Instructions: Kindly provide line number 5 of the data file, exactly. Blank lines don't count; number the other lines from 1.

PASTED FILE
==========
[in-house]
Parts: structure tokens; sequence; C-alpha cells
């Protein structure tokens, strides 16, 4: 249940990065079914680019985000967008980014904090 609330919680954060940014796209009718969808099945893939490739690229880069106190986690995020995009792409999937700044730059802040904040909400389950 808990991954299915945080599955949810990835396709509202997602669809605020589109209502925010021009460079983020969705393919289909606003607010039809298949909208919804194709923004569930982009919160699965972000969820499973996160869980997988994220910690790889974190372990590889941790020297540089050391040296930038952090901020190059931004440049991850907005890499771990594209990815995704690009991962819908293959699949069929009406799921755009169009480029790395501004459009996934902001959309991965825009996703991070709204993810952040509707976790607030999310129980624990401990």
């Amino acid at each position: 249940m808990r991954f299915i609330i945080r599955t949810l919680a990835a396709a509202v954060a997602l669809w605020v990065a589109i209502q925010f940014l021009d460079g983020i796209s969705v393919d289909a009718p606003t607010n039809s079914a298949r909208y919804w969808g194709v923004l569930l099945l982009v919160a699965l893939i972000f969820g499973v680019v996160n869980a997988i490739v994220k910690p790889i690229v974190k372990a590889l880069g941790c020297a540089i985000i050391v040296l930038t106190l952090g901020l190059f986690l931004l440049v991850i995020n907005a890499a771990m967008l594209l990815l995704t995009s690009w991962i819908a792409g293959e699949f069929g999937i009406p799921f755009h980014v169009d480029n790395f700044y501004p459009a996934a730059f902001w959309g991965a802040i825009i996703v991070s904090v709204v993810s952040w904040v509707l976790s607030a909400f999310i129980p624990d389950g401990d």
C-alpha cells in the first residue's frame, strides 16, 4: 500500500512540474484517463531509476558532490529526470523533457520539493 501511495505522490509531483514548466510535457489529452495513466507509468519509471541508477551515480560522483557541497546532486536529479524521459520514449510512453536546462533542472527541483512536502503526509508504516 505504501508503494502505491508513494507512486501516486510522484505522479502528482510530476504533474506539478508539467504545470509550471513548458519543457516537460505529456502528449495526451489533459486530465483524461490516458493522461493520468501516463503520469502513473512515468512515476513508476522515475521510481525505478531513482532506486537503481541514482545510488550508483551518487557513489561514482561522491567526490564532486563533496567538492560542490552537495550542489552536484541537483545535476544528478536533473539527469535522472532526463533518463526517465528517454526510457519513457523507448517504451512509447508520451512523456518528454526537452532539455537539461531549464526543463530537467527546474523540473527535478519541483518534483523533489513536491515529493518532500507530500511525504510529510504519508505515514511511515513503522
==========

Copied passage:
C-alpha cells in the first residue's frame, strides 16, 4: 500500500512540474484517463531509476558532490529526470523533457520539493 501511495505522490509531483514548466510535457489529452495513466507509468519509471541508477551515480560522483557541497546532486536529479524521459520514449510512453536546462533542472527541483512536502503526509508504516 505504501508503494502505491508513494507512486501516486510522484505522479502528482510530476504533474506539478508539467504545470509550471513548458519543457516537460505529456502528449495526451489533459486530465483524461490516458493522461493520468501516463503520469502513473512515468512515476513508476522515475521510481525505478531513482532506486537503481541514482545510488550508483551518487557513489561514482561522491567526490564532486563533496567538492560542490552537495550542489552536484541537483545535476544528478536533473539527469535522472532526463533518463526517465528517454526510457519513457523507448517504451512509447508520451512523456518528454526537452532539455537539461531549464526543463530537467527546474523540473527535478519541483518534483523533489513536491515529493518532500507530500511525504510529510504519508505515514511511515513503522